The decommissioning of the Battery Street Tunnel enters a new phase next week, when the contractor, Kiewit, begins to fill the tunnel from the surface of Battery Street.
Crews have already cleaned the tunnel of decades’ worth of automobile exhaust and removed the tunnel’s mechanical and electrical systems. They will continue to install sewer lines and conduct other utility work. But starting as soon as next week, the contractor will begin trucking in concrete rubble from the viaduct demolition and sending it into the tunnel using funnels on Battery Street. Crews removed steel rebar from the rubble and crushed the concrete into baseball-sized pieces.
Caption: The ledge at left is fill material already brought in by truck and compacted to support a new sewer line that will be placed on top. The yellow chute at right is part of the tunnel ventilation system to keep fresh air circulating for workers.
Inside the tunnel, crews will compact the fill using a vibratory roller. The work will last at least three months as crews fill up to about seven feet from the top of the tunnel.
Effects of construction
One lane or sidewalk at a time will be closed on Battery Street between First Avenue and Sixth Avenue, depending on where crews are filling on a given day. The compaction happening inside the tunnel causes vibrations that may be felt on the surface and in adjacent buildings.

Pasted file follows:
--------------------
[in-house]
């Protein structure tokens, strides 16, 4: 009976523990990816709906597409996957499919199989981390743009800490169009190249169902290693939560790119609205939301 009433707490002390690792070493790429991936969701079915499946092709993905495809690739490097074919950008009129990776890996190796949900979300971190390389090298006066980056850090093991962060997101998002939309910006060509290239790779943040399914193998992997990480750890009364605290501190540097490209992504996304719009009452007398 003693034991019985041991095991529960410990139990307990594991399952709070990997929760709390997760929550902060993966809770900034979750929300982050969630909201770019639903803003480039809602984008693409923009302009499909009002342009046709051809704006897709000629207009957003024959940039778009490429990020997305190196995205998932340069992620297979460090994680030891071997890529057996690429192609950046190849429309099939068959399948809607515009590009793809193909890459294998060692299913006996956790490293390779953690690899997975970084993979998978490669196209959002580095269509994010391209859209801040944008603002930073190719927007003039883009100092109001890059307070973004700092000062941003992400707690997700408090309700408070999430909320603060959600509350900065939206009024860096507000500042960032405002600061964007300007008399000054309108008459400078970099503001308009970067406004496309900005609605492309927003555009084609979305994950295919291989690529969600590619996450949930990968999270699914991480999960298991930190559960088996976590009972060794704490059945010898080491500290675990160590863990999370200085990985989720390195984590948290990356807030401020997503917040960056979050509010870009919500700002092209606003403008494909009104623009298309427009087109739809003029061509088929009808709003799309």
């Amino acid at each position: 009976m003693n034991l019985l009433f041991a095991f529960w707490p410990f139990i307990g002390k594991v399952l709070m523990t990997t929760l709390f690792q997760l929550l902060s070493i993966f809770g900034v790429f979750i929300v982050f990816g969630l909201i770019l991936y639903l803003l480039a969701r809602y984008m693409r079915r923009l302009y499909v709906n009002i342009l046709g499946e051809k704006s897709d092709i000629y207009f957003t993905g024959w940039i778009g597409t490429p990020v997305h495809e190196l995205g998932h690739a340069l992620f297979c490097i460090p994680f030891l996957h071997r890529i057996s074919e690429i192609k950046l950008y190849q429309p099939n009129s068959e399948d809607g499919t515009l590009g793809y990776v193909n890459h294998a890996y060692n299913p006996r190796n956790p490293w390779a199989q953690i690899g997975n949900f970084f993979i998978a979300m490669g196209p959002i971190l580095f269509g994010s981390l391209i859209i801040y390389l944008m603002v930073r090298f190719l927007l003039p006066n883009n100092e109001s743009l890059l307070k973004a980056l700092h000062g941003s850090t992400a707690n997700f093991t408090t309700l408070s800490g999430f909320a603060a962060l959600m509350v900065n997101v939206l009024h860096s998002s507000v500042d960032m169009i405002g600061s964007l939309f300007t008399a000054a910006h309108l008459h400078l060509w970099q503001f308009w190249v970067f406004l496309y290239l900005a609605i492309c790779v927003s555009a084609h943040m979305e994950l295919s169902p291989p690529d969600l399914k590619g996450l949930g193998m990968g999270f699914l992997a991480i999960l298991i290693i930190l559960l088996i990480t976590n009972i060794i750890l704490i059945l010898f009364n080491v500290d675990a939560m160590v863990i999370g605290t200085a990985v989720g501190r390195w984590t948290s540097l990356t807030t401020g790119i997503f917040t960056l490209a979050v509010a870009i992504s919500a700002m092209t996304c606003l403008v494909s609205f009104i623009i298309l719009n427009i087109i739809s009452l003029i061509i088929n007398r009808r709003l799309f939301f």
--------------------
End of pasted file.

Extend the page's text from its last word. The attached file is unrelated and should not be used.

Details of the work and what to expect in May and June:
- Battery Street reduced to one lane at various locations, 6:30 a.m. – 3 p.m. Monday – Friday.
- Trucks dumping fill material through a specialized funnel on Battery Street, 6:30 a.m. – 3 p.m. Monday – Friday.
- Vibration from compaction work inside the tunnel 6:30 a.m. – 5:30 p.m. Monday – Friday.
- Funnels and other construction equipment stored on Battery Street when not in use.
People living, working or traveling near the work may see and feel increased noise, dust and vibration during the work hours (weekdays 6:30 a.m. – 5:30 p.m.). The filling operation ends at 3 p.m. to keep Battery Street fully open during the evening commute.
Caption: Side-dumping trucks like the one above will deposit fill into funnels on Battery Street.
The Battery Street Tunnel, like the Alaskan Way Viaduct, is seismically vulnerable. Decommissioning it improves surface mobility by allowing three blocks of Seventh Avenue North (formerly Aurora Avenue North) to be rebuilt into a two-way surface street with four-way intersections and bus lanes. For a weekly email update on Battery Street Tunnel construction progress, join our email list.